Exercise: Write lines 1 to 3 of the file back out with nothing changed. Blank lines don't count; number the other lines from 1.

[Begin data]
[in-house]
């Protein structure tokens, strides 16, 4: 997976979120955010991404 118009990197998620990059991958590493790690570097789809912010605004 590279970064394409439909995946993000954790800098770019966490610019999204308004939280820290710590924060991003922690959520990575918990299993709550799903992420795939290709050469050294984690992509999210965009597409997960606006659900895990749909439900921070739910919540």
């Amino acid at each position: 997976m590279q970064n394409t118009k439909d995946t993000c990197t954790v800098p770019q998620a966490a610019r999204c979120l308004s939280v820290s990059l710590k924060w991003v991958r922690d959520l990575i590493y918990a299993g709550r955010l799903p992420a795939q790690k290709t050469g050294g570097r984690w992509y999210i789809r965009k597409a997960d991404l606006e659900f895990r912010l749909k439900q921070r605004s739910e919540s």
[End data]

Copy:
[in-house]
């Protein structure tokens, strides 16, 4: 997976979120955010991404 118009990197998620990059991958590493790690570097789809912010605004 590279970064394409439909995946993000954790800098770019966490610019999204308004939280820290710590924060991003922690959520990575918990299993709550799903992420795939290709050469050294984690992509999210965009597409997960606006659900895990749909439900921070739910919540």
């Amino acid at each position: 997976m590279q970064n394409t118009k439909d995946t993000c990197t954790v800098p770019q998620a966490a610019r999204c979120l308004s939280v820290s990059l710590k924060w991003v991958r922690d959520l990575i590493y918990a299993g709550r955010l799903p992420a795939q790690k290709t050469g050294g570097r984690w992509y999210i789809r965009k597409a997960d991404l606006e659900f895990r912010l749909k439900q921070r605004s739910e919540s």